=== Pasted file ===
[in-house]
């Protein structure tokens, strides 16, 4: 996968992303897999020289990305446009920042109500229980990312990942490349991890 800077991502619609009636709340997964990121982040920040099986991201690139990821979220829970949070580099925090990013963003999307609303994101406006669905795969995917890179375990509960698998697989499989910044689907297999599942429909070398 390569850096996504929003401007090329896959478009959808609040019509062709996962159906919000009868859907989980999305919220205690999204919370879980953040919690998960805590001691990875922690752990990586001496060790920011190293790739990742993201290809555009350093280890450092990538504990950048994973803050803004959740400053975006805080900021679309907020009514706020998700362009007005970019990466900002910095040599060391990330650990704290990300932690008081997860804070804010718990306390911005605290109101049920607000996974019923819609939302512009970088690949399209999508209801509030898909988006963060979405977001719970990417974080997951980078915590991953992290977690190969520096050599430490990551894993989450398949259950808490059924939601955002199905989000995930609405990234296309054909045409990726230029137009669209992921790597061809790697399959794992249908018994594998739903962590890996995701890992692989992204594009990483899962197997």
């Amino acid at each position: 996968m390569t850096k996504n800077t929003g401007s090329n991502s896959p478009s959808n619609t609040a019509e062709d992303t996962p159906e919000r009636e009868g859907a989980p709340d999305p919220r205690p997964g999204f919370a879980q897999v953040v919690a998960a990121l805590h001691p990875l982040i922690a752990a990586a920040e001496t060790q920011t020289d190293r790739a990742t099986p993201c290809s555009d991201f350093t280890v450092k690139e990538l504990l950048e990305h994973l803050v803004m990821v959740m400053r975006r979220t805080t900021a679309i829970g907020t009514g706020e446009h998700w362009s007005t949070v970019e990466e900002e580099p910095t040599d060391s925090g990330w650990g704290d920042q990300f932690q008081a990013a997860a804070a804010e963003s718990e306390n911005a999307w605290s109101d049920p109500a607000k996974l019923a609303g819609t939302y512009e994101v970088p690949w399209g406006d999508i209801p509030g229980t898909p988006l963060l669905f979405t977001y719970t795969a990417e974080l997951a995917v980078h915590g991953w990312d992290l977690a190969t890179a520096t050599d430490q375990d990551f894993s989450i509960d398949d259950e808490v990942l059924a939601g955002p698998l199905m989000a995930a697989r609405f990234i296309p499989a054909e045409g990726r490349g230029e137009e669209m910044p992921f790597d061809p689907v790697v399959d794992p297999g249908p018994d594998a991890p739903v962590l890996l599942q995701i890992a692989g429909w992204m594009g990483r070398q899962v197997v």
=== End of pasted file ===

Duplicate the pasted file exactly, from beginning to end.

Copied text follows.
[in-house]
């Protein structure tokens, strides 16, 4: 996968992303897999020289990305446009920042109500229980990312990942490349991890 800077991502619609009636709340997964990121982040920040099986991201690139990821979220829970949070580099925090990013963003999307609303994101406006669905795969995917890179375990509960698998697989499989910044689907297999599942429909070398 390569850096996504929003401007090329896959478009959808609040019509062709996962159906919000009868859907989980999305919220205690999204919370879980953040919690998960805590001691990875922690752990990586001496060790920011190293790739990742993201290809555009350093280890450092990538504990950048994973803050803004959740400053975006805080900021679309907020009514706020998700362009007005970019990466900002910095040599060391990330650990704290990300932690008081997860804070804010718990306390911005605290109101049920607000996974019923819609939302512009970088690949399209999508209801509030898909988006963060979405977001719970990417974080997951980078915590991953992290977690190969520096050599430490990551894993989450398949259950808490059924939601955002199905989000995930609405990234296309054909045409990726230029137009669209992921790597061809790697399959794992249908018994594998739903962590890996995701890992692989992204594009990483899962197997």
């Amino acid at each position: 996968m390569t850096k996504n800077t929003g401007s090329n991502s896959p478009s959808n619609t609040a019509e062709d992303t996962p159906e919000r009636e009868g859907a989980p709340d999305p919220r205690p997964g999204f919370a879980q897999v953040v919690a998960a990121l805590h001691p990875l982040i922690a752990a990586a920040e001496t060790q920011t020289d190293r790739a990742t099986p993201c290809s555009d991201f350093t280890v450092k690139e990538l504990l950048e990305h994973l803050v803004m990821v959740m400053r975006r979220t805080t900021a679309i829970g907020t009514g706020e446009h998700w362009s007005t949070v970019e990466e900002e580099p910095t040599d060391s925090g990330w650990g704290d920042q990300f932690q008081a990013a997860a804070a804010e963003s718990e306390n911005a999307w605290s109101d049920p109500a607000k996974l019923a609303g819609t939302y512009e994101v970088p690949w399209g406006d999508i209801p509030g229980t898909p988006l963060l669905f979405t977001y719970t795969a990417e974080l997951a995917v980078h915590g991953w990312d992290l977690a190969t890179a520096t050599d430490q375990d990551f894993s989450i509960d398949d259950e808490v990942l059924a939601g955002p698998l199905m989000a995930a697989r609405f990234i296309p499989a054909e045409g990726r490349g230029e137009e669209m910044p992921f790597d061809p689907v790697v399959d794992p297999g249908p018994d594998a991890p739903v962590l890996l599942q995701i890992a692989g429909w992204m594009g990483r070398q899962v197997v």